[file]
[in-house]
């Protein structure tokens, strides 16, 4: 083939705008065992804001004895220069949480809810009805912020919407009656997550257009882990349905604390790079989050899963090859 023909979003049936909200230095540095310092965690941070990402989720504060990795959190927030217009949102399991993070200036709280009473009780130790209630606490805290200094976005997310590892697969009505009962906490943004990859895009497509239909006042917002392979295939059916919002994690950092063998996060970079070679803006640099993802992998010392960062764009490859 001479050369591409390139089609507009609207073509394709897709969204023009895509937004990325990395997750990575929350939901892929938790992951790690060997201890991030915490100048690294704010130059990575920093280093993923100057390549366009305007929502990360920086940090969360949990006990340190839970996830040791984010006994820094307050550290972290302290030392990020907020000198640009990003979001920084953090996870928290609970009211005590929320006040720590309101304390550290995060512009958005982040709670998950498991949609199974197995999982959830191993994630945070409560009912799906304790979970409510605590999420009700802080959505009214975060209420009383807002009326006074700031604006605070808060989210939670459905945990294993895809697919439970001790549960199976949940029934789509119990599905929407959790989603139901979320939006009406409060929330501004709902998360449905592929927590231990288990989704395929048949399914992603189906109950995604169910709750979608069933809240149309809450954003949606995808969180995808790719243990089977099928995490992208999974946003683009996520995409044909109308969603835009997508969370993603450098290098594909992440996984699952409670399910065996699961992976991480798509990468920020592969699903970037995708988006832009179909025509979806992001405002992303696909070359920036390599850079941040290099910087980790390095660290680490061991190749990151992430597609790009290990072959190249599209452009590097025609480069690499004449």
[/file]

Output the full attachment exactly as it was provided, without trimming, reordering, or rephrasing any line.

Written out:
[in-house]
């Protein structure tokens, strides 16, 4: 083939705008065992804001004895220069949480809810009805912020919407009656997550257009882990349905604390790079989050899963090859 023909979003049936909200230095540095310092965690941070990402989720504060990795959190927030217009949102399991993070200036709280009473009780130790209630606490805290200094976005997310590892697969009505009962906490943004990859895009497509239909006042917002392979295939059916919002994690950092063998996060970079070679803006640099993802992998010392960062764009490859 001479050369591409390139089609507009609207073509394709897709969204023009895509937004990325990395997750990575929350939901892929938790992951790690060997201890991030915490100048690294704010130059990575920093280093993923100057390549366009305007929502990360920086940090969360949990006990340190839970996830040791984010006994820094307050550290972290302290030392990020907020000198640009990003979001920084953090996870928290609970009211005590929320006040720590309101304390550290995060512009958005982040709670998950498991949609199974197995999982959830191993994630945070409560009912799906304790979970409510605590999420009700802080959505009214975060209420009383807002009326006074700031604006605070808060989210939670459905945990294993895809697919439970001790549960199976949940029934789509119990599905929407959790989603139901979320939006009406409060929330501004709902998360449905592929927590231990288990989704395929048949399914992603189906109950995604169910709750979608069933809240149309809450954003949606995808969180995808790719243990089977099928995490992208999974946003683009996520995409044909109308969603835009997508969370993603450098290098594909992440996984699952409670399910065996699961992976991480798509990468920020592969699903970037995708988006832009179909025509979806992001405002992303696909070359920036390599850079941040290099910087980790390095660290680490061991190749990151992430597609790009290990072959190249599209452009590097025609480069690499004449």